Fully probabilistic analyses are now standard for economic models, with all parameters varied according to probability distributions. Using univariate sensitivity analyses to explore the influence of different parameters on the model results are also standard. Although there are several approaches available, there has been little discussion of the merits of each or justification for the method used in any given analysis. The aim of this study was to compare three approaches to univariate sensitivity analysis using a case study.
We considered three univariate sensitivity analysis approaches: (i) set one parameter at its upper and lower bounds while all others are set at their mean value; (ii) analysis of variance; and (iii) set one parameter at its mean and vary all others. We compared these approaches using an economic model of mechanical thrombectomy for the treatment of acute ischemic stroke, considering outcomes of incremental costs, incremental quality-adjusted life-years (QALYs), and net monetary benefit (NMB).
For incremental costs and QALYs the correlation between the approaches was moderate to high, with correlation coefficients between 0.46 and 0.94. For NMB the correlation between approaches was also high (range 0.89 to 0.98), but some of the most influential parameters were ranked differently. Setting one parameter at its upper and lower bounds was the only method that facilitated an analysis of direction of influence.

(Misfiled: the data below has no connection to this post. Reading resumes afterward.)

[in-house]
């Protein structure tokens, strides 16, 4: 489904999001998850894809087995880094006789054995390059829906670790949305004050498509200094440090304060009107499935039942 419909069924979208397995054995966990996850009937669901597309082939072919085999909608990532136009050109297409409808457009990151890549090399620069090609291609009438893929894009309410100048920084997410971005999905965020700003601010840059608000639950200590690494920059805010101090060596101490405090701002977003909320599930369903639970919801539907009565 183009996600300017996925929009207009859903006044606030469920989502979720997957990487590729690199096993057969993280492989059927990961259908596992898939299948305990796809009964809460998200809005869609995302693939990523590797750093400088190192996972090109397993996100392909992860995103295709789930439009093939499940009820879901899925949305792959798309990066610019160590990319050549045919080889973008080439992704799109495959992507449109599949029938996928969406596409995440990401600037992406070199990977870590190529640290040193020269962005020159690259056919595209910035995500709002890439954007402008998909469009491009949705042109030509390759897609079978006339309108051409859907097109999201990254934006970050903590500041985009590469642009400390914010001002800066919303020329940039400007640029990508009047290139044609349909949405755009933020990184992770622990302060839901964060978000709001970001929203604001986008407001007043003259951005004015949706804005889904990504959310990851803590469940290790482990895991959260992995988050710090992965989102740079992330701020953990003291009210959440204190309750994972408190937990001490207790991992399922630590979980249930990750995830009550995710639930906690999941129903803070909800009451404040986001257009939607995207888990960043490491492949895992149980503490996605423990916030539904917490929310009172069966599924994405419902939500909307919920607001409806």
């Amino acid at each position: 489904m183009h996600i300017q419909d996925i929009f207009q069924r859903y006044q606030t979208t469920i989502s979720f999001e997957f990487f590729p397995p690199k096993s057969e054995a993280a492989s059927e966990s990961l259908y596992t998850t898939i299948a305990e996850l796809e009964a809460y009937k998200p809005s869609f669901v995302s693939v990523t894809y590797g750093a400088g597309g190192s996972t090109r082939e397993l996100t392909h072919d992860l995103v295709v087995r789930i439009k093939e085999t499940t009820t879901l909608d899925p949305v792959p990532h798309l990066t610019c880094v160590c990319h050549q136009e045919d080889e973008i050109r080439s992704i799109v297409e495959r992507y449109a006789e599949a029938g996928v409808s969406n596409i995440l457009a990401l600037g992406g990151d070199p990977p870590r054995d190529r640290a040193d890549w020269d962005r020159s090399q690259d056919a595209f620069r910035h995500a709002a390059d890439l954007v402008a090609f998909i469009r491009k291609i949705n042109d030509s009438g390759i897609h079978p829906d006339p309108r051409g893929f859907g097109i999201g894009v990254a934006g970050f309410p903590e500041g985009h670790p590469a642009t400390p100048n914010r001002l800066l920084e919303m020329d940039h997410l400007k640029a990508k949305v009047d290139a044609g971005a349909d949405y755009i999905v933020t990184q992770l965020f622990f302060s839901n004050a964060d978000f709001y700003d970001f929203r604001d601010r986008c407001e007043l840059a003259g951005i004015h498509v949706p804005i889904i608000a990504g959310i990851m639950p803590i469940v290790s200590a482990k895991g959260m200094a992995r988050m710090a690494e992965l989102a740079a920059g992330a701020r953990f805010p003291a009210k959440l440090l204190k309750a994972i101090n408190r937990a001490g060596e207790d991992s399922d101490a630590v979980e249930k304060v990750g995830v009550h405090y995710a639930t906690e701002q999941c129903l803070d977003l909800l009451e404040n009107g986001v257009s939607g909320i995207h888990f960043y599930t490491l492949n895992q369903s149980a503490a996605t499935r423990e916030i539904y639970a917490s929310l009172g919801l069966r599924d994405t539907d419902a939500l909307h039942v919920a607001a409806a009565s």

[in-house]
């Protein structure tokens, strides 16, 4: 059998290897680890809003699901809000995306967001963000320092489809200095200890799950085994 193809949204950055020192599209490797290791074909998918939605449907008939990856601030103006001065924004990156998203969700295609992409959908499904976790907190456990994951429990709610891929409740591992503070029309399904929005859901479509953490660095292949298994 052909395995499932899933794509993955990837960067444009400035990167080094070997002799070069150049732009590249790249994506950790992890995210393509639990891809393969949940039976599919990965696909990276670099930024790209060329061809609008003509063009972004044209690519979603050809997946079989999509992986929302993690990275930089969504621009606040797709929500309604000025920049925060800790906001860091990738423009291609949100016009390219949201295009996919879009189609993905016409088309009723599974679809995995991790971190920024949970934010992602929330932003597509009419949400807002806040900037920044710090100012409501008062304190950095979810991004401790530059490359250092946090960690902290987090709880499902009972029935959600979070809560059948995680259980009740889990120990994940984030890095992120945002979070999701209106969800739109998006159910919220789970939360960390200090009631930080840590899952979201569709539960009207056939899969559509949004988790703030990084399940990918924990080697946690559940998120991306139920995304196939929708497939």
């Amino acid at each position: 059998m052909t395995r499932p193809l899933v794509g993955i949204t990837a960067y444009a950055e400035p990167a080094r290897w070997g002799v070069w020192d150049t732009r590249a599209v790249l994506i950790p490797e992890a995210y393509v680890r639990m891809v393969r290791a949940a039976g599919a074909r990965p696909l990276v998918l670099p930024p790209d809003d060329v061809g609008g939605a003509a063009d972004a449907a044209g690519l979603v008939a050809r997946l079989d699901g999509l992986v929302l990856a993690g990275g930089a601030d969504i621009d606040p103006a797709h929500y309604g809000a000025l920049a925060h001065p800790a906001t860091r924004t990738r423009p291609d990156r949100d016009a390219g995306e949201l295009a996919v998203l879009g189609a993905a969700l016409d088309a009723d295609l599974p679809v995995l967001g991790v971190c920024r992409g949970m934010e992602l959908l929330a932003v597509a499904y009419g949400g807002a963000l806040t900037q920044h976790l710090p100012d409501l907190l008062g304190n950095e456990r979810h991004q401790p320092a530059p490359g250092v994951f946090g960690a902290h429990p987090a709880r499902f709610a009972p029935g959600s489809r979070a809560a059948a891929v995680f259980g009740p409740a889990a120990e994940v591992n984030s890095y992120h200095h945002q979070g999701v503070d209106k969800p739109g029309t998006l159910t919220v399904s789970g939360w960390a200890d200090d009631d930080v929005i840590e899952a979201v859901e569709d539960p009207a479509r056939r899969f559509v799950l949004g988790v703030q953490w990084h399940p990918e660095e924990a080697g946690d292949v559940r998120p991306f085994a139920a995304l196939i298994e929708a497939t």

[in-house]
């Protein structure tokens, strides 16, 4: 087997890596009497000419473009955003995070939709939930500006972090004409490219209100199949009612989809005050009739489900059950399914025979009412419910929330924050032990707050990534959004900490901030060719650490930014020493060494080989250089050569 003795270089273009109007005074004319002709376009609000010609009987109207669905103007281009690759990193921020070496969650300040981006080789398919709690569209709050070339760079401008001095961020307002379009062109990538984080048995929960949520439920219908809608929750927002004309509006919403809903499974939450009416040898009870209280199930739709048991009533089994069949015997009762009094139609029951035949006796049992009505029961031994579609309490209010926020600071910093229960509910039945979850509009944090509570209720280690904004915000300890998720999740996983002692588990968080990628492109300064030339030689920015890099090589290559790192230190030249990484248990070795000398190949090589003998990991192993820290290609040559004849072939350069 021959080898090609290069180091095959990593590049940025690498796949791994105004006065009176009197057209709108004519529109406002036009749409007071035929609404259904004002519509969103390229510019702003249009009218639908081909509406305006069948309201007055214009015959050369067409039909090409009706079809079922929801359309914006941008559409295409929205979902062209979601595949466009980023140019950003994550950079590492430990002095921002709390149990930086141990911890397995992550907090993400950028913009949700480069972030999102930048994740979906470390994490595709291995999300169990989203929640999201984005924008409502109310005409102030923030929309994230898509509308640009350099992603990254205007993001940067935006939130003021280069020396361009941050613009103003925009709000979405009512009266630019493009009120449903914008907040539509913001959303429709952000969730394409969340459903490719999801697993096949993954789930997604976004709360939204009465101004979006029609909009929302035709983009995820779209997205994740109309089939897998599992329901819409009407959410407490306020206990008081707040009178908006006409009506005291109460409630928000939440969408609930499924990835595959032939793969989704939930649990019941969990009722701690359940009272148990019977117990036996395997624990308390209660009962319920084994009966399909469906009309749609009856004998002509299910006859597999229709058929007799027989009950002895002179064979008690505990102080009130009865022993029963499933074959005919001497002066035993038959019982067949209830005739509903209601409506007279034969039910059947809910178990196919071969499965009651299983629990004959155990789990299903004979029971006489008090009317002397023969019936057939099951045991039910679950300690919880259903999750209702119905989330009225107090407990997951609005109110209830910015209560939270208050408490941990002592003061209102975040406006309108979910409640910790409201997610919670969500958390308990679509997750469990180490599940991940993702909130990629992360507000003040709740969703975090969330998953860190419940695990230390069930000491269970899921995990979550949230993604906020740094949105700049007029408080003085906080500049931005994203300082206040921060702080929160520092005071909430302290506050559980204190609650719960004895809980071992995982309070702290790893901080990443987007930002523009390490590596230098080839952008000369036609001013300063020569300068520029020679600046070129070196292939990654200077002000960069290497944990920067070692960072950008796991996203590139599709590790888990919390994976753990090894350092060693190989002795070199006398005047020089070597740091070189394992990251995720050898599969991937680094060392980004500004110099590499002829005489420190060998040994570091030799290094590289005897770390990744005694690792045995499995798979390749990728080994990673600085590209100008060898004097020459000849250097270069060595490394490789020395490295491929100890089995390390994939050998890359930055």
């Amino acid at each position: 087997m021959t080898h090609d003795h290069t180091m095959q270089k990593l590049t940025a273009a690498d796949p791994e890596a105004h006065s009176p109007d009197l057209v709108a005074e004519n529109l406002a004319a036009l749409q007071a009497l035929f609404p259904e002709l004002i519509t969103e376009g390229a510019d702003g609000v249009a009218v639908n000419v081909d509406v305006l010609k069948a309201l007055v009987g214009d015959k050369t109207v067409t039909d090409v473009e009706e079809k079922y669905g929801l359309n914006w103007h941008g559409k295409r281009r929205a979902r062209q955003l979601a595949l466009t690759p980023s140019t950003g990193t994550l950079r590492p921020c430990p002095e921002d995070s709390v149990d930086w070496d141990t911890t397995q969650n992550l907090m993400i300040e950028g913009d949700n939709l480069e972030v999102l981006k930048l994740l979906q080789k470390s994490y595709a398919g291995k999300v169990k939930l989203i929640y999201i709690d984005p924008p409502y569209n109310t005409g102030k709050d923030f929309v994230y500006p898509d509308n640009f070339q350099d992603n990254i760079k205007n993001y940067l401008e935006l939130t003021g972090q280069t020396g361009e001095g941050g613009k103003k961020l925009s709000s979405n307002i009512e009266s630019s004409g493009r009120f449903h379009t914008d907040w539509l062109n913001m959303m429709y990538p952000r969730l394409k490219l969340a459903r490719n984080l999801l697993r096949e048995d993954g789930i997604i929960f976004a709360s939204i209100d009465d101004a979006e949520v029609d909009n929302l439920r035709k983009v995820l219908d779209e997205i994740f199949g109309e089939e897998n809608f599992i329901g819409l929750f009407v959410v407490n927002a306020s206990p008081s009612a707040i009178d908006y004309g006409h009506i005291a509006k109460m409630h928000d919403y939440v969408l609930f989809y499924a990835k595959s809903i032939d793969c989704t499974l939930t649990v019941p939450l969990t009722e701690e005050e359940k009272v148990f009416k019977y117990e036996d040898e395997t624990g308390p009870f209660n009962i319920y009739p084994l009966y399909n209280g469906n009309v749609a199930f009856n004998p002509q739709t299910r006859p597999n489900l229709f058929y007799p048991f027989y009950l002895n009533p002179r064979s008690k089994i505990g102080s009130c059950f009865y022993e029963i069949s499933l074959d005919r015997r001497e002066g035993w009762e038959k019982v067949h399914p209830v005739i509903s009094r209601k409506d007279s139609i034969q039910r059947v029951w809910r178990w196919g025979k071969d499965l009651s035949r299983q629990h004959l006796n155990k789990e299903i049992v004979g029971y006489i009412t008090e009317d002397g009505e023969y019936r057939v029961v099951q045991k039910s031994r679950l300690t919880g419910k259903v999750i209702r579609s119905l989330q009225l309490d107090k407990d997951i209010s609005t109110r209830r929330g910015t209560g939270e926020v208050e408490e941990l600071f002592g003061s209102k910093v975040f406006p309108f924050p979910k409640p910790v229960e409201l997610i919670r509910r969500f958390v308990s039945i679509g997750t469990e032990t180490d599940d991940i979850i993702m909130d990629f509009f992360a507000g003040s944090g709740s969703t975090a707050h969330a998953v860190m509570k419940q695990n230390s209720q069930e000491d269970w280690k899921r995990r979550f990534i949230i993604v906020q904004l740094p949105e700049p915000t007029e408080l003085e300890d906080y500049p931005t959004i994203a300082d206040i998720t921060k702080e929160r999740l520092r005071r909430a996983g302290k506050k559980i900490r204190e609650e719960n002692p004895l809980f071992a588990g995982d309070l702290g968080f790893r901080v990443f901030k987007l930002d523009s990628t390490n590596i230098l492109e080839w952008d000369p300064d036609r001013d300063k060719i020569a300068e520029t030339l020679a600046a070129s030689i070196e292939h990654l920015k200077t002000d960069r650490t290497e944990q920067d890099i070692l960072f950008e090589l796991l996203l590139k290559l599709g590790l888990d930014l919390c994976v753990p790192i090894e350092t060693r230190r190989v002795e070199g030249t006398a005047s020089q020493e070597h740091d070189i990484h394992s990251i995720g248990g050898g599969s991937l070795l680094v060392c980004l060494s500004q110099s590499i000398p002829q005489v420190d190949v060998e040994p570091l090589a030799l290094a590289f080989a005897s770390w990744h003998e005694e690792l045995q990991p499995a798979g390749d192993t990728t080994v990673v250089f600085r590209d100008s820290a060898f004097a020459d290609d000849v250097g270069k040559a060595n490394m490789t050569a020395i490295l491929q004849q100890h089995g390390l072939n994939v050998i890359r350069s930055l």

The three approaches addressed different but relevant questions. Setting individual parameters at their bounds is effectively a systematic scenario analysis and may be misleading to decision makers. Analysis of variance may be more easily interpreted, but it has disadvantages. Setting a parameter at its mean, while varying other parameters, is similar to value of information analysis. As with any sensitivity analysis, it is imperative that the uncertainty associated with each parameter is adequately captured in the model.